I elected to have a lumpectomy and had my surgery February 13. I had a day procedure, and some of the staff in the day ward knew me. They treated me with so much dignity, and they protected my privacy, and I'm so grateful for that. The staff were mindful that I might be recognized because I worked at the hospital. I'm sure that some people in the operating room and the holding bay knew who I was, but they didn't treat me differently. They gave me the same information that they would give anybody else. They also didn't assume I knew everything. They told me exactly what was going to happen. I went to sleep in the operating room with the nurse holding my hand. They were so kind.
I went home that evening to wait for my results. I was scared because I thought this could be really bad or it could be really not so bad, depending on what the pathology showed. I had three children at home at the time, and I thought, “What if I die? What if I die from this? What's going to happen to my kids and my husband?”
It was such a wake-up call, and it made me think about what's really important in life.
I came back to work for a few days after my surgery while I was waiting to be seen at the Cross Cancer Institute. That was more for my own mental health, as I wanted some kind of normalcy and routine in my life. Many of my friends were people I worked with, and I received a lot of support from my colleagues here at the Misericordia.
I thought, “I'm just going to keep working. I'll go for my radiation, and I'll go for my chemo, and I'll just keep working.”
The Cross had me connected with oncologists and supports, one of whom was a psychologist on the care team. I had one appointment with the psychologist, and he asked me, “What are your plans?” I talked about how I was going to just work through this, and he said, “You realize it's going to require quite a bit of your energy to go through this treatment and recover from it. I want you to think about how much energy you want to expend on that versus how much energy you want to expend on working.”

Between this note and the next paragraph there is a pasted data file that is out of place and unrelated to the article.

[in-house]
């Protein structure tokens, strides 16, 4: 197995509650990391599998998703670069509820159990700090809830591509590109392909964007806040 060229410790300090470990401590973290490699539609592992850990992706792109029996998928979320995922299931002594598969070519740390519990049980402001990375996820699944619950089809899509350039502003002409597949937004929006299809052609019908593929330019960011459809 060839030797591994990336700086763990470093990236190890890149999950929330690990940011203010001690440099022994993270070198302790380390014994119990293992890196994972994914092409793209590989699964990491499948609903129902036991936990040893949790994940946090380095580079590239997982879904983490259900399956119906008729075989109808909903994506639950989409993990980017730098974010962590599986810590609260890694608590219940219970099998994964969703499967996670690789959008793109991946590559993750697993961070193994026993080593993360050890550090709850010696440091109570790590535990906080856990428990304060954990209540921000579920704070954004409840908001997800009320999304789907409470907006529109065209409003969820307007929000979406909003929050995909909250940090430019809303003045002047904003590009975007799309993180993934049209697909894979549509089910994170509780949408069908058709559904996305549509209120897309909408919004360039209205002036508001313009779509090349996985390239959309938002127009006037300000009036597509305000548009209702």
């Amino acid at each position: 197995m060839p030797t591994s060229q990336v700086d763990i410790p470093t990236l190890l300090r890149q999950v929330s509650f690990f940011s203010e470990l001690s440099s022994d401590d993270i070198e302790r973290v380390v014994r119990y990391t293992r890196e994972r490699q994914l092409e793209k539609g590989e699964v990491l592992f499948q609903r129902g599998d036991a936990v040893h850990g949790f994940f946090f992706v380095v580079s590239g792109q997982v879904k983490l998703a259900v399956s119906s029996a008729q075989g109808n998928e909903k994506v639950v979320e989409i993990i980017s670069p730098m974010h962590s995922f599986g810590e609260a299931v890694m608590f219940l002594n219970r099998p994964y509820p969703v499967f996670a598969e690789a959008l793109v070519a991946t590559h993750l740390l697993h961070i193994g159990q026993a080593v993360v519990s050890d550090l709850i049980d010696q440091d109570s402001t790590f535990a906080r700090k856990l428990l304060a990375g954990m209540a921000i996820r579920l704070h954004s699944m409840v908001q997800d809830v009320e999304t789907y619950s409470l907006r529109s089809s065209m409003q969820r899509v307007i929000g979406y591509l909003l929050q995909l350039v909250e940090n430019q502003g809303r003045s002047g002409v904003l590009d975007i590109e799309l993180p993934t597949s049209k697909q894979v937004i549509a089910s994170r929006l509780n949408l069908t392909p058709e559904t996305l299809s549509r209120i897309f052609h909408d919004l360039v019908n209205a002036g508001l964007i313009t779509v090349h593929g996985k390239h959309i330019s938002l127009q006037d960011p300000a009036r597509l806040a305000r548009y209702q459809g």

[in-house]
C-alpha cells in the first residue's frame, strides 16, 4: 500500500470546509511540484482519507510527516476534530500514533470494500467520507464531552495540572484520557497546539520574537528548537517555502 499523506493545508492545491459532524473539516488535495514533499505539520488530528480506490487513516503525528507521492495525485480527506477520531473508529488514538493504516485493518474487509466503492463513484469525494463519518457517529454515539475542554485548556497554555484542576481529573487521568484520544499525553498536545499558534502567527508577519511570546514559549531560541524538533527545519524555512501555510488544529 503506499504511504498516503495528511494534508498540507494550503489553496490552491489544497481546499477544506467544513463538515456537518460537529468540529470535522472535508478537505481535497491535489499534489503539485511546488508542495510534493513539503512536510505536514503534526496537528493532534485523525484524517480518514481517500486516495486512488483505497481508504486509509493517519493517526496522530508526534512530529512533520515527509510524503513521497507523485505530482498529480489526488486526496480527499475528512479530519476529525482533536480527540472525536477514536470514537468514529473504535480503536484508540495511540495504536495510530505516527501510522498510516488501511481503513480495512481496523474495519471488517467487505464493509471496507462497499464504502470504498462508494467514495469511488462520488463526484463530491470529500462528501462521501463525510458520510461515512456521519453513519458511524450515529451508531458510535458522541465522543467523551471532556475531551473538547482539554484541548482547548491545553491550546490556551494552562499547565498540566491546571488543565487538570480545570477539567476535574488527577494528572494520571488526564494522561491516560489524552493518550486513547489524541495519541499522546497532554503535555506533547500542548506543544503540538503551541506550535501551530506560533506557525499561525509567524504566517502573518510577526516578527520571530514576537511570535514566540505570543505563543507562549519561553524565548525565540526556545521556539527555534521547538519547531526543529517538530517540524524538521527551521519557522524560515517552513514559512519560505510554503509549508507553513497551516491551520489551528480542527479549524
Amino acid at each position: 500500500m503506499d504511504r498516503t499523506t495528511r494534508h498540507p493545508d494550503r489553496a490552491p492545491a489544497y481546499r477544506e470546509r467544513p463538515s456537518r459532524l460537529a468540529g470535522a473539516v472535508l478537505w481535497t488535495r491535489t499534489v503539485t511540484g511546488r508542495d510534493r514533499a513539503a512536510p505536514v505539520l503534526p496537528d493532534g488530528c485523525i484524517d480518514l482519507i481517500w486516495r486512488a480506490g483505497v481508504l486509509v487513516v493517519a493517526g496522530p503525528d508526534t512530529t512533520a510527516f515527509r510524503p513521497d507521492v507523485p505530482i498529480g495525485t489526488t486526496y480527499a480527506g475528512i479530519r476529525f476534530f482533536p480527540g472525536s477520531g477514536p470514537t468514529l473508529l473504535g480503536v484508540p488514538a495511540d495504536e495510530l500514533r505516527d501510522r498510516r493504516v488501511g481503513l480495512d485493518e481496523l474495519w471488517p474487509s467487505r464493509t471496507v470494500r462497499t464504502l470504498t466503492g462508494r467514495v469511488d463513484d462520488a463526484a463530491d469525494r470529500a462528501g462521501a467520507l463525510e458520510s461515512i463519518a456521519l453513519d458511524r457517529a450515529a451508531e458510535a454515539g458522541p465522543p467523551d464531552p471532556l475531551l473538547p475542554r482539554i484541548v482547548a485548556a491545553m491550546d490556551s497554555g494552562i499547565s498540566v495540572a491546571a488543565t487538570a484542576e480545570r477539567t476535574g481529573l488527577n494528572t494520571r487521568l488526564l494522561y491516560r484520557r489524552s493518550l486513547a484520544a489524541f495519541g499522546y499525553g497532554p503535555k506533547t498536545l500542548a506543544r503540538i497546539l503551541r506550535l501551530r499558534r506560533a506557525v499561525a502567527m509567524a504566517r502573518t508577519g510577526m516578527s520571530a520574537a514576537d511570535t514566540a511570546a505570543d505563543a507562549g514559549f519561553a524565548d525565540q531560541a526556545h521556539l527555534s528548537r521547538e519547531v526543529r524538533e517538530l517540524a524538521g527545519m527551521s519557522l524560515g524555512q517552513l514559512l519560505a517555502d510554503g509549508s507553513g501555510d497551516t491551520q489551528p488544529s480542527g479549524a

That was the first and last conversation I had with him.
I took four months off while I had treatment, but I came back pretty quickly afterwards to get back into a routine as I had before.
My pathology was not bad. I knew that I had a highly treatable breast cancer and that it was unlikely I was going to die from it but that I couldn't ignore it. It was still cancer, and I don't want to diminish how serious cancer is. People need to take it seriously.
It raised a lot of questions for me. It gave me a different perspective on life, especially in that early time when I thought, “I don't know how this is going to go.”
I started to do things like planning. I knew I had to talk to my family about things, about what I wanted in case I wasn’t able to tell them later on.
It also put a higher value on relationships. For me, the question was, What's really important in my life? It was the people I love, and that extended to family, friends and others. And it was a need to have a lot of meaning in my life.
I'm many years out since my diagnosis now. There are many periods of time when I don't even think about it anymore. It's on your mind a lot at the beginning, but now I don't think about it very much unless I hear about somebody else, and then I'm taken right back.
From my experience, I would say don't rely on your medical history. Don't get lulled into that sense of complacency because it can happen to anybody. Please don’t take your health for granted and avail yourself of the screening tools that are out there because you just don't know. Don't have that false sense that it's never going to happen to you.
I will be eternally grateful not only for the expertise in the surgical care I received but also for the compassion and sensitivity with which I was treated.